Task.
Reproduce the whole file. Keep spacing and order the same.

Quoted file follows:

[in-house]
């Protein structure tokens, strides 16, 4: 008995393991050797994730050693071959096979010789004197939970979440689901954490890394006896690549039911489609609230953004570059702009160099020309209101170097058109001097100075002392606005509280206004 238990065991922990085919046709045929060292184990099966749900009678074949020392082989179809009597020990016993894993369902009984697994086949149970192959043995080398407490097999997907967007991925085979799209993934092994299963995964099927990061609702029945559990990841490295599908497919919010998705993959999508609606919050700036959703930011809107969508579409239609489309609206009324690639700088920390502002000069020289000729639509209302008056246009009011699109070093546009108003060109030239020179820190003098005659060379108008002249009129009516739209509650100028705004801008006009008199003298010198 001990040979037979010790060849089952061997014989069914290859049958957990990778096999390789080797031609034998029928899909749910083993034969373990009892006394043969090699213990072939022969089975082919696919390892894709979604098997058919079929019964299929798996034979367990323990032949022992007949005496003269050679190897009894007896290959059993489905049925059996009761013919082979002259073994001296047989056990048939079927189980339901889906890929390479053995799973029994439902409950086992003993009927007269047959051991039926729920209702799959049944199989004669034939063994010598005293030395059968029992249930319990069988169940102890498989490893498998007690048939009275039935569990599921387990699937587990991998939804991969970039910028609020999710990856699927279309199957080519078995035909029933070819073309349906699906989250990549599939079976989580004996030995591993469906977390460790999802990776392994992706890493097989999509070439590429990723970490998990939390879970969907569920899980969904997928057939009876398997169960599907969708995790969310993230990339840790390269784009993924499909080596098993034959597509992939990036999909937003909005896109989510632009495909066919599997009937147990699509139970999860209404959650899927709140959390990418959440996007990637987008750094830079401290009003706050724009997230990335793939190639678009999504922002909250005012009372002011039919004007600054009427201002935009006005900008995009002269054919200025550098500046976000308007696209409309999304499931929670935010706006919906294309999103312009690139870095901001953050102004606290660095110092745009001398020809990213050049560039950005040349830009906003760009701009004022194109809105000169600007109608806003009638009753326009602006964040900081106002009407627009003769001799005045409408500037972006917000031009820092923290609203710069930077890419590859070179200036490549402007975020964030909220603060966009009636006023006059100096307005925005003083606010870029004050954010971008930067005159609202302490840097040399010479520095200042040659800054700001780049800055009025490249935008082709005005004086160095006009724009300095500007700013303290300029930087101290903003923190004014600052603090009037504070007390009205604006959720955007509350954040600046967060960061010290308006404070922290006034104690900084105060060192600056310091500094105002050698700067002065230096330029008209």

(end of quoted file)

[in-house]
């Protein structure tokens, strides 16, 4: 008995393991050797994730050693071959096979010789004197939970979440689901954490890394006896690549039911489609609230953004570059702009160099020309209101170097058109001097100075002392606005509280206004 238990065991922990085919046709045929060292184990099966749900009678074949020392082989179809009597020990016993894993369902009984697994086949149970192959043995080398407490097999997907967007991925085979799209993934092994299963995964099927990061609702029945559990990841490295599908497919919010998705993959999508609606919050700036959703930011809107969508579409239609489309609206009324690639700088920390502002000069020289000729639509209302008056246009009011699109070093546009108003060109030239020179820190003098005659060379108008002249009129009516739209509650100028705004801008006009008199003298010198 001990040979037979010790060849089952061997014989069914290859049958957990990778096999390789080797031609034998029928899909749910083993034969373990009892006394043969090699213990072939022969089975082919696919390892894709979604098997058919079929019964299929798996034979367990323990032949022992007949005496003269050679190897009894007896290959059993489905049925059996009761013919082979002259073994001296047989056990048939079927189980339901889906890929390479053995799973029994439902409950086992003993009927007269047959051991039926729920209702799959049944199989004669034939063994010598005293030395059968029992249930319990069988169940102890498989490893498998007690048939009275039935569990599921387990699937587990991998939804991969970039910028609020999710990856699927279309199957080519078995035909029933070819073309349906699906989250990549599939079976989580004996030995591993469906977390460790999802990776392994992706890493097989999509070439590429990723970490998990939390879970969907569920899980969904997928057939009876398997169960599907969708995790969310993230990339840790390269784009993924499909080596098993034959597509992939990036999909937003909005896109989510632009495909066919599997009937147990699509139970999860209404959650899927709140959390990418959440996007990637987008750094830079401290009003706050724009997230990335793939190639678009999504922002909250005012009372002011039919004007600054009427201002935009006005900008995009002269054919200025550098500046976000308007696209409309999304499931929670935010706006919906294309999103312009690139870095901001953050102004606290660095110092745009001398020809990213050049560039950005040349830009906003760009701009004022194109809105000169600007109608806003009638009753326009602006964040900081106002009407627009003769001799005045409408500037972006917000031009820092923290609203710069930077890419590859070179200036490549402007975020964030909220603060966009009636006023006059100096307005925005003083606010870029004050954010971008930067005159609202302490840097040399010479520095200042040659800054700001780049800055009025490249935008082709005005004086160095006009724009300095500007700013303290300029930087101290903003923190004014600052603090009037504070007390009205604006959720955007509350954040600046967060960061010290308006404070922290006034104690900084105060060192600056310091500094105002050698700067002065230096330029008209």